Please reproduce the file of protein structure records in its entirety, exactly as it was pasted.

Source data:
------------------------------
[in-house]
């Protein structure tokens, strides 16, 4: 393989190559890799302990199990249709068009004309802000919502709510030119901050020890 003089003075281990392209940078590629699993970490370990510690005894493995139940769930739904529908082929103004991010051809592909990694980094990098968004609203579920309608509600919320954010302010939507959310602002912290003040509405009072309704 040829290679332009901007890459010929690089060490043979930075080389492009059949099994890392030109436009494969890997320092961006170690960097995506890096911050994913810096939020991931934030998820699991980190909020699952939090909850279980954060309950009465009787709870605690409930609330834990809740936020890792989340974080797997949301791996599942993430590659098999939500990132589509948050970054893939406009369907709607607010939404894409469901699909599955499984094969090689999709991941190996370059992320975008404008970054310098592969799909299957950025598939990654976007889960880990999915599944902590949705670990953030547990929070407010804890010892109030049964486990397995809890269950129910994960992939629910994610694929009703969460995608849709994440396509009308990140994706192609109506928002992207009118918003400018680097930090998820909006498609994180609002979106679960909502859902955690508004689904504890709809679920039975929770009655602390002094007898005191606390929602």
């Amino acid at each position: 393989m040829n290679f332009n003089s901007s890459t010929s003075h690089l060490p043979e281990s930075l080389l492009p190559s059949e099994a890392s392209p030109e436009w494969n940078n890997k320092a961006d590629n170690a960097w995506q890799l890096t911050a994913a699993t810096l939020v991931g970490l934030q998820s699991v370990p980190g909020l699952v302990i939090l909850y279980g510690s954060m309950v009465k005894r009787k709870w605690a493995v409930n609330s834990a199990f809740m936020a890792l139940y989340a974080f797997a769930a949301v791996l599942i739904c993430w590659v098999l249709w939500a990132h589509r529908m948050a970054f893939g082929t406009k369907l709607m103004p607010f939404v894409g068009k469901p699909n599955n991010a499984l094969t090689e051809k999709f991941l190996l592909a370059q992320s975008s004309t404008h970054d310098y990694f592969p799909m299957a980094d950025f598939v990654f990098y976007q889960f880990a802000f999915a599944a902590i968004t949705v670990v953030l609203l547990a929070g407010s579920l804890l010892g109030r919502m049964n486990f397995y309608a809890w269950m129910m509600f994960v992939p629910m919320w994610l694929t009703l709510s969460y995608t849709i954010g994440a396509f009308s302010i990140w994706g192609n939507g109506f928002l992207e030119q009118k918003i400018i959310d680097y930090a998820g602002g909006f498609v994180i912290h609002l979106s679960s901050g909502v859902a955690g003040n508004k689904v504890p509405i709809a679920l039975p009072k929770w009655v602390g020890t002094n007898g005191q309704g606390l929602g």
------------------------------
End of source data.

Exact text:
[in-house]
């Protein structure tokens, strides 16, 4: 393989190559890799302990199990249709068009004309802000919502709510030119901050020890 003089003075281990392209940078590629699993970490370990510690005894493995139940769930739904529908082929103004991010051809592909990694980094990098968004609203579920309608509600919320954010302010939507959310602002912290003040509405009072309704 040829290679332009901007890459010929690089060490043979930075080389492009059949099994890392030109436009494969890997320092961006170690960097995506890096911050994913810096939020991931934030998820699991980190909020699952939090909850279980954060309950009465009787709870605690409930609330834990809740936020890792989340974080797997949301791996599942993430590659098999939500990132589509948050970054893939406009369907709607607010939404894409469901699909599955499984094969090689999709991941190996370059992320975008404008970054310098592969799909299957950025598939990654976007889960880990999915599944902590949705670990953030547990929070407010804890010892109030049964486990397995809890269950129910994960992939629910994610694929009703969460995608849709994440396509009308990140994706192609109506928002992207009118918003400018680097930090998820909006498609994180609002979106679960909502859902955690508004689904504890709809679920039975929770009655602390002094007898005191606390929602």
């Amino acid at each position: 393989m040829n290679f332009n003089s901007s890459t010929s003075h690089l060490p043979e281990s930075l080389l492009p190559s059949e099994a890392s392209p030109e436009w494969n940078n890997k320092a961006d590629n170690a960097w995506q890799l890096t911050a994913a699993t810096l939020v991931g970490l934030q998820s699991v370990p980190g909020l699952v302990i939090l909850y279980g510690s954060m309950v009465k005894r009787k709870w605690a493995v409930n609330s834990a199990f809740m936020a890792l139940y989340a974080f797997a769930a949301v791996l599942i739904c993430w590659v098999l249709w939500a990132h589509r529908m948050a970054f893939g082929t406009k369907l709607m103004p607010f939404v894409g068009k469901p699909n599955n991010a499984l094969t090689e051809k999709f991941l190996l592909a370059q992320s975008s004309t404008h970054d310098y990694f592969p799909m299957a980094d950025f598939v990654f990098y976007q889960f880990a802000f999915a599944a902590i968004t949705v670990v953030l609203l547990a929070g407010s579920l804890l010892g109030r919502m049964n486990f397995y309608a809890w269950m129910m509600f994960v992939p629910m919320w994610l694929t009703l709510s969460y995608t849709i954010g994440a396509f009308s302010i990140w994706g192609n939507g109506f928002l992207e030119q009118k918003i400018i959310d680097y930090a998820g602002g909006f498609v994180i912290h609002l979106s679960s901050g909502v859902a955690g003040n508004k689904v504890p509405i709809a679920l039975p009072k929770w009655v602390g020890t002094n007898g005191q309704g606390l929602g």